AT&T Williams F1 Team

February 9, 2009 by  
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The AT&T Williams F1 team, was established by Sir Frank Williams, together with Patrick Head. It was known at that time as the Williams Grand Prix Engineering team, and has since then become one of the three top contenders in the world of Formula One. In its history of Formula One racing, the Williams Team has walked away with nine Constructor’s titles. Their first race was at the Spanish Grand Prix in 1977, with Clay Regazzoni (from Switzerland) securing the first win for the team in 1979 at the British Grand Prix. The Williams team’s 100th win was made possible by Jacques Villeneuve in 1997 at the Hungarian Grand Prix. Together with McLaren and Ferrari, the Williams team consistently features amongst the top contenders. The chassis for the Williams F1 team, always has a “FW” followed by a number, being the initials for the proud team owner, Frank Williams.

Frank Williams had tried his hand in Formula One racing twice before founding Williams F1 in 1977. He previously had been running two operations, namely Walter Wolf Racing and Frank Williams Racing Cars. But it was the Williams team that brought him success. Many famous drivers have been behind the wheel of a Williams car, and to name a few: Nigel Mansell, Alain Prost, Keke Rosberg and Ayrton Senna. In 1994, Patrick Head, Frank Williams and the Williams designer, Adrian Newey, faced manslaughter charges, after the tragic and fatal accident at the San Marino Grand Prix in 1994, that took Ayrton Senna’s life. The three men were cleared of all charges in 2005.

The Williams team did not only have different drivers contributing to their success, but also different engines. Williams was able to win five Constructor titles with a Renault engine. Frank Williams did not achieve the success he so desired with his Frank Williams Racing Cars operation. He established the Walter Wolf Racing outfit after many promises from the millionaire, but due to the uncompetitive cars and unfulfilled promises, Williams relocated to Didcot, and the birth of Williams F1 had started. Williams recruited Patrick Head as engineer of his new project and the “William-Head” partnership lasted throughout the years. The following years would see many successes and many disappointments and heartbreaking losses, but despite all the challenges of the changing times, Williams has always come through.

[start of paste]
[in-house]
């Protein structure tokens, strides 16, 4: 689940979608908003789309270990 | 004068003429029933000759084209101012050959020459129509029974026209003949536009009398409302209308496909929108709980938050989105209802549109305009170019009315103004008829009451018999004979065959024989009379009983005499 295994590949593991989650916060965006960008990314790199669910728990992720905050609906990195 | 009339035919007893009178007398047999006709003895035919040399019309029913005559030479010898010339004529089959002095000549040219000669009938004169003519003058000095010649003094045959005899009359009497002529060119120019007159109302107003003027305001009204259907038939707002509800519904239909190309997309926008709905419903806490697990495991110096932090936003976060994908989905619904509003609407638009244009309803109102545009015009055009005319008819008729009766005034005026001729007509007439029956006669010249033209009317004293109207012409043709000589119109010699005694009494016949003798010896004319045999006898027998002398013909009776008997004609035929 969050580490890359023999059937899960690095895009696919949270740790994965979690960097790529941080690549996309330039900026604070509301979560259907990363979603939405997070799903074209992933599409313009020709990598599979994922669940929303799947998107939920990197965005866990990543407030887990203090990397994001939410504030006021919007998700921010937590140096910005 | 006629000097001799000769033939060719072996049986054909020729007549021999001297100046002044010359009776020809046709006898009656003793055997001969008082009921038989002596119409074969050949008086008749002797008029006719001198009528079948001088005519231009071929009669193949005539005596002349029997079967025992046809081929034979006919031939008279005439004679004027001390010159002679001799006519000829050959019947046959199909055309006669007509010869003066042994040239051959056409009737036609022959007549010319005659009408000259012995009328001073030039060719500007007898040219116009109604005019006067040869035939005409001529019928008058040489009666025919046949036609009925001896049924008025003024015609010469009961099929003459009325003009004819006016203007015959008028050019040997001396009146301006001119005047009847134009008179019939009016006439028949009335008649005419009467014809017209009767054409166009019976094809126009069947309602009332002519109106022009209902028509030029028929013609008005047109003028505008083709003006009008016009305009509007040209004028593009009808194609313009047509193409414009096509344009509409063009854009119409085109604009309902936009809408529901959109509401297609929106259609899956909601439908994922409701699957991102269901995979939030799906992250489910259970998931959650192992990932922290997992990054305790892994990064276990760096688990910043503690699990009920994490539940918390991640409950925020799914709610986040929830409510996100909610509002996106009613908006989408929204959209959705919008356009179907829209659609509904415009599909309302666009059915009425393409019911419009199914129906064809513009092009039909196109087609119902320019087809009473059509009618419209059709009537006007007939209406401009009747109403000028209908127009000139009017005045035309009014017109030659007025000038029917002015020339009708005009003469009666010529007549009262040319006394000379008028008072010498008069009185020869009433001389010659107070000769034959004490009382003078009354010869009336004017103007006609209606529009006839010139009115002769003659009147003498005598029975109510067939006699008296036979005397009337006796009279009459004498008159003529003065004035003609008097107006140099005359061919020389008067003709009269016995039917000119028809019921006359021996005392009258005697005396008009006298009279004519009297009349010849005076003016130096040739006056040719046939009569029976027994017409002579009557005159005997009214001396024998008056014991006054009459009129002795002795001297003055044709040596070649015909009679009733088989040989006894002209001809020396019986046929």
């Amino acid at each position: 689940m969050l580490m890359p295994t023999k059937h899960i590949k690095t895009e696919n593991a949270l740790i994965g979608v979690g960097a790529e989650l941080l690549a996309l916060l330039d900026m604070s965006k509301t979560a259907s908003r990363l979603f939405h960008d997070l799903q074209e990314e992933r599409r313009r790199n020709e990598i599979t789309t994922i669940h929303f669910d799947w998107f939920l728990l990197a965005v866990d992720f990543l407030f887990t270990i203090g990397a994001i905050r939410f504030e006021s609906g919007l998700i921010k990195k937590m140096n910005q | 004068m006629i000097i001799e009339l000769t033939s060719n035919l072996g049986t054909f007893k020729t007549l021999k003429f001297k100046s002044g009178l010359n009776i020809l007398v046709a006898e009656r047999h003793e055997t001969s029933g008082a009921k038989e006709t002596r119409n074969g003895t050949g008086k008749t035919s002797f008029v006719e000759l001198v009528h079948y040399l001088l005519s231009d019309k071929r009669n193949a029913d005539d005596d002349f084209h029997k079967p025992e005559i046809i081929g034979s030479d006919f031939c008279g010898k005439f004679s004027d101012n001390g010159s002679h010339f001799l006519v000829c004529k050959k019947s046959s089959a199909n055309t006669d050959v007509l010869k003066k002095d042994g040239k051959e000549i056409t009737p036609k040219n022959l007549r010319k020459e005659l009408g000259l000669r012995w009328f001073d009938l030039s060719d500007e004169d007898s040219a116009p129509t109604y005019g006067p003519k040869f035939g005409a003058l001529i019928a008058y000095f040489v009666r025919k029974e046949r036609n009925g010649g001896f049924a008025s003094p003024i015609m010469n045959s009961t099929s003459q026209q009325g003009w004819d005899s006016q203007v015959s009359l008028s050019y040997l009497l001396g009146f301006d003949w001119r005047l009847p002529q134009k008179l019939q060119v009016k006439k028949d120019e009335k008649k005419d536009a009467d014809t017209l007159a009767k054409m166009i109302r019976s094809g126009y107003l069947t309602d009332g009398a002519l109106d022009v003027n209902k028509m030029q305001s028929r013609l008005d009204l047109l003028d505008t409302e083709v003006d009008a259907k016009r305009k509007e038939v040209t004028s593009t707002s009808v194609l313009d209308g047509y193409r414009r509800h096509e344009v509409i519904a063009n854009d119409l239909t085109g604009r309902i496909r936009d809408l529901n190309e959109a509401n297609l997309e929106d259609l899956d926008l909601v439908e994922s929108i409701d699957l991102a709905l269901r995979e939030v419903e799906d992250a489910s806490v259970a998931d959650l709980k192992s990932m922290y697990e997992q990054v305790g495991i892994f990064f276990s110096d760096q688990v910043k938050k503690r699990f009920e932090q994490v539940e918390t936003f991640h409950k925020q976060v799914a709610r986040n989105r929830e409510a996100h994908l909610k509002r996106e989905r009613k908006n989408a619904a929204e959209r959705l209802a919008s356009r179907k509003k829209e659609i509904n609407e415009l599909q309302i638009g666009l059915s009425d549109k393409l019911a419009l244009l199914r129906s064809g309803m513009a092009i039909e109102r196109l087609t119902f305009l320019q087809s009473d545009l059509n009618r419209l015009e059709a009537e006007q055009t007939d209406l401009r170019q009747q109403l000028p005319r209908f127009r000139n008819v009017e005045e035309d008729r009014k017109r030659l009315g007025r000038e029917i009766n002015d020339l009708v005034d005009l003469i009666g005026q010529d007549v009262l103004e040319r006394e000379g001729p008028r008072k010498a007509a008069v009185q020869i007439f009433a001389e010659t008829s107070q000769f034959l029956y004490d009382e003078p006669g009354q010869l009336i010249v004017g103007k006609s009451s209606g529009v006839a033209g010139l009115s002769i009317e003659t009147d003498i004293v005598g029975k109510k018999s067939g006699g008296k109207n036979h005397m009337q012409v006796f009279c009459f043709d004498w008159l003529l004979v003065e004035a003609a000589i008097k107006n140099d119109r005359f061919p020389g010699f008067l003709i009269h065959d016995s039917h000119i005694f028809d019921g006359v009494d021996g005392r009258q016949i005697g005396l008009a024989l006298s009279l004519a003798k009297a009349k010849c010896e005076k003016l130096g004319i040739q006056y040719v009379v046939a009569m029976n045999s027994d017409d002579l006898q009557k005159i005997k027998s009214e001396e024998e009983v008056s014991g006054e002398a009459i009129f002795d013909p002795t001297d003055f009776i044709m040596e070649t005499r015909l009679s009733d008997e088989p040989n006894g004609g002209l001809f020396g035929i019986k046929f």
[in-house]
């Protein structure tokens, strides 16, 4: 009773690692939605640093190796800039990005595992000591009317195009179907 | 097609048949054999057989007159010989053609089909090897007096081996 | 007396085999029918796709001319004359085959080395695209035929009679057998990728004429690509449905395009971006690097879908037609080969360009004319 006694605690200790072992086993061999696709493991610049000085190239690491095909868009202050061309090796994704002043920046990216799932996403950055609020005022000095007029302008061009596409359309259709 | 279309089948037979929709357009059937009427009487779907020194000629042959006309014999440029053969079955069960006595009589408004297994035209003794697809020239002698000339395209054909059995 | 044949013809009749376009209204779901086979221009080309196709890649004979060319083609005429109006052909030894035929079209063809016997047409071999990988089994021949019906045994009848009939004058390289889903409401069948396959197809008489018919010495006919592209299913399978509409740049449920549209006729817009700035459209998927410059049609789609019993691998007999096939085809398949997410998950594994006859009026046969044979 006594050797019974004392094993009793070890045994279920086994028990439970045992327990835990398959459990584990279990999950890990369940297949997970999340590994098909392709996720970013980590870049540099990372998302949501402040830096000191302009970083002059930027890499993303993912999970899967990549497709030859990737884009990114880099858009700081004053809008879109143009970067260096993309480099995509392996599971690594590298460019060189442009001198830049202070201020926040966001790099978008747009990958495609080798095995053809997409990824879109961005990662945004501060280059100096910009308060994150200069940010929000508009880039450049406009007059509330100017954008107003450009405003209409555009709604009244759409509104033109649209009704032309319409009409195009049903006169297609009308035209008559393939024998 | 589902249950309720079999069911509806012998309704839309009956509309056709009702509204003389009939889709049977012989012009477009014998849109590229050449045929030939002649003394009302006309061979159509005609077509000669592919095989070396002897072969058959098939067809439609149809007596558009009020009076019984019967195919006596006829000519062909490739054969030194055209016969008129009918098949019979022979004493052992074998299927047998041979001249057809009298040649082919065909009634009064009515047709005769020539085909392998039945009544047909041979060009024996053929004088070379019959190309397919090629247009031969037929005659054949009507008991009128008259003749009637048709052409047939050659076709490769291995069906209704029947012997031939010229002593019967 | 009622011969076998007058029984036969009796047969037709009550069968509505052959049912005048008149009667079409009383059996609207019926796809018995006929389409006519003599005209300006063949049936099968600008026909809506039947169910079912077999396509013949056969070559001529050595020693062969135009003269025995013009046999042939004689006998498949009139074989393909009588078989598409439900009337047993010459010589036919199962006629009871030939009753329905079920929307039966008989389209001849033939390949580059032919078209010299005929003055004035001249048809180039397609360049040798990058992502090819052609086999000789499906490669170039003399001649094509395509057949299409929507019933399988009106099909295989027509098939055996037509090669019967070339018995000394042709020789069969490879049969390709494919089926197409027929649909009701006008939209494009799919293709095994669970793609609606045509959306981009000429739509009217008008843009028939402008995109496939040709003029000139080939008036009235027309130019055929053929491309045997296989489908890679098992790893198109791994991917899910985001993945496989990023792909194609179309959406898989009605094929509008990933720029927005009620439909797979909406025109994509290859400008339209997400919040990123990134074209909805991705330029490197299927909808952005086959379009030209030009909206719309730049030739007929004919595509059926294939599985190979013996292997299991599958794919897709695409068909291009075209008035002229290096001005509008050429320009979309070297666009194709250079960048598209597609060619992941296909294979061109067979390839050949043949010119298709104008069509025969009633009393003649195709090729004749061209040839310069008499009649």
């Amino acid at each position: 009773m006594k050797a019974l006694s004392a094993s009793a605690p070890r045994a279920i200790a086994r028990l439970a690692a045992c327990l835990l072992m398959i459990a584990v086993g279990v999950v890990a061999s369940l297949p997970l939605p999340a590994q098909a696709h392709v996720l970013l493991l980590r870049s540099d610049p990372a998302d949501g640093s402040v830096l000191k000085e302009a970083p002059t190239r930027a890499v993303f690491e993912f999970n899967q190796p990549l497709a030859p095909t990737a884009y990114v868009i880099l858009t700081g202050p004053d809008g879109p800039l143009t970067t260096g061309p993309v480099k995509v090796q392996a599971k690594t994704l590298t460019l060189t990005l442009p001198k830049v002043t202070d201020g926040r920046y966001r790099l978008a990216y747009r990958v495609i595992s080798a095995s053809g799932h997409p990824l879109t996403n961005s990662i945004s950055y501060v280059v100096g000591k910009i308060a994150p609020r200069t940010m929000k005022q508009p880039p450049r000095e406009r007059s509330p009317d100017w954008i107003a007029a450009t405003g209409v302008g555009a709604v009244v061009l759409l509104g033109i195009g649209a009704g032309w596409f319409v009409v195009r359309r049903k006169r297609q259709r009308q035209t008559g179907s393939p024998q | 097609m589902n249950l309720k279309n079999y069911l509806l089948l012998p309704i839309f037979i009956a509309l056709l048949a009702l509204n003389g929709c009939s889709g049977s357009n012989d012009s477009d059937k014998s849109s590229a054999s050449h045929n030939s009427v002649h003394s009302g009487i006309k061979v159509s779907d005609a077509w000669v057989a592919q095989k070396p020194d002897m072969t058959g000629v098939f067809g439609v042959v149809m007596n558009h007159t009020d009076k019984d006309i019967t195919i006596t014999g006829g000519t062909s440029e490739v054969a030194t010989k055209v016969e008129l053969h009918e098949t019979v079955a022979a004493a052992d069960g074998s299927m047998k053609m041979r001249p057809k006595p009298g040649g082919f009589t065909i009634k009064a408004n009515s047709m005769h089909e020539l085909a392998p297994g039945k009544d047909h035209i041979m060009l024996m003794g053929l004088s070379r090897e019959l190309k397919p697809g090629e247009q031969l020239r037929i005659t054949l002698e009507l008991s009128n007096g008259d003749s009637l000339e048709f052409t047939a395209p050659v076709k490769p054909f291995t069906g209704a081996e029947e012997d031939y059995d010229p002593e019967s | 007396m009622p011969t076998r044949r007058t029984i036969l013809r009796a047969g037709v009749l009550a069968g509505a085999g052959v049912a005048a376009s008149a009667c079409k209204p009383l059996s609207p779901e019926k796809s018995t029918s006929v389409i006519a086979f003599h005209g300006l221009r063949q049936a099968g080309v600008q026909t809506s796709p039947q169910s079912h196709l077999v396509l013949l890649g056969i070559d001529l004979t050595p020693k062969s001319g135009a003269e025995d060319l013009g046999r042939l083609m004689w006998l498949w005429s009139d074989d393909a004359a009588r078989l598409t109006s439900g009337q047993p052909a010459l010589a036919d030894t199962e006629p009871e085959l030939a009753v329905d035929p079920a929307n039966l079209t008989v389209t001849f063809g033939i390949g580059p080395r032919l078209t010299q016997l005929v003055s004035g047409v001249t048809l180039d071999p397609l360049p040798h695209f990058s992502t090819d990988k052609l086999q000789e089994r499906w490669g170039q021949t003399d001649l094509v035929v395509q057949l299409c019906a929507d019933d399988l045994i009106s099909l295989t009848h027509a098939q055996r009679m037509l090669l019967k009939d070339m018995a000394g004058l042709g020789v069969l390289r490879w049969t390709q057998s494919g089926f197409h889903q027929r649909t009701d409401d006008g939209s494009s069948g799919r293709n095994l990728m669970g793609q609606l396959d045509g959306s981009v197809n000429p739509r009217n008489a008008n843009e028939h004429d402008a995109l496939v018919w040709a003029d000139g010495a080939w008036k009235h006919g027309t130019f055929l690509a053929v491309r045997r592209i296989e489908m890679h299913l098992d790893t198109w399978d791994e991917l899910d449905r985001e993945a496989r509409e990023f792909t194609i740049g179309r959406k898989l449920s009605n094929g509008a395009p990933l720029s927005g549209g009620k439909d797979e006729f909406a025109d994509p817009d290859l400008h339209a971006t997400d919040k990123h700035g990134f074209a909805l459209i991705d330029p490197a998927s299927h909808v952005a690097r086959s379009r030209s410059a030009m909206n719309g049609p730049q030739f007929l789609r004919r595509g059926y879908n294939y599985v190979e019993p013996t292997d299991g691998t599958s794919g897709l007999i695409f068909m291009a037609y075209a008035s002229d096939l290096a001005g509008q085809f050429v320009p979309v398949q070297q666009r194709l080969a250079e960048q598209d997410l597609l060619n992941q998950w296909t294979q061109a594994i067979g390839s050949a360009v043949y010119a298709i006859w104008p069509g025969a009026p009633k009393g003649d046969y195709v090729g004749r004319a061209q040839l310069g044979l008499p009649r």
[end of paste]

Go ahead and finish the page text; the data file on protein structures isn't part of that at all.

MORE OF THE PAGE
2007 was a year of changes for the Williams F1 Team – Toyota supplied the engines for the season; Alexander Wurz moved up from his position as test driver to the team’s second driver, thereby replacing Mark Webber; Kazuki Nakajima took the position of test driver; and AT&T became the primary official sponsor of the team, after having withdrawn its sponsorship of McLaren when they signed with competitor Vodafone. Nico Rosberg remained the number one driver of the team and tallied up a respectable number of points for the Williams F1 Team. Wurz did not perform as well and upon announcing his retirement, test driver Nakajima took over for the final race of the season in Brazil where he started near the back of the grid and managed to finish in tenth spot.

With Nico Rosberg and Kazuki Nakajima as principle drivers, the Williams F1 Team had its fair share of both successes and disappointments in 2008, finishing the season eighth in the constructions championship. Despite a disappointing 2008 season and rumblings of discontent from Rosberg, both drivers stayed on with Williams for the 2009 season. Towards the end of the 2009 season it was announced that the team would not be renewing its partnership with Toyota and would be looking for a new engine supplier for 2010. This turned out to be the UK-based private company Cosworth, an automotive engineering company specializing in auto racing engines that supplied the Cosworth CA2010 for the Williams FW32 cars. By the end of 2009 the Williams F1 Team had claimed 9 Constructors’ Championships, 7 Drivers’ Championships, 113 race victories, 125 pole positions and 130 fastest laps. Drivers for the 2010 season are Rubens Barrichello and Nico Hulkenberg, with Valtteri Bottas as test driver.

McLaren F1 Team

February 9, 2009 by  
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The McLaren Motor Racing team was first founded in 1963 by New Zealander Bruce McLaren. The team’s Grand Prix debut was made at the Monaco track in 1966 and, despite some early technical difficulties, Team McLaren has never looked back. By 1968 the team had earned their first win with Bruce McLaren himself behind the wheel at the Belgium Grand Prix. Today the McLaren F1 Racing Team is seen as one of the most successful Formula One teams. Their Grand Prix successes are surpassed only by Ferrari and for quite some time they dominated the world of Grand Prix racing.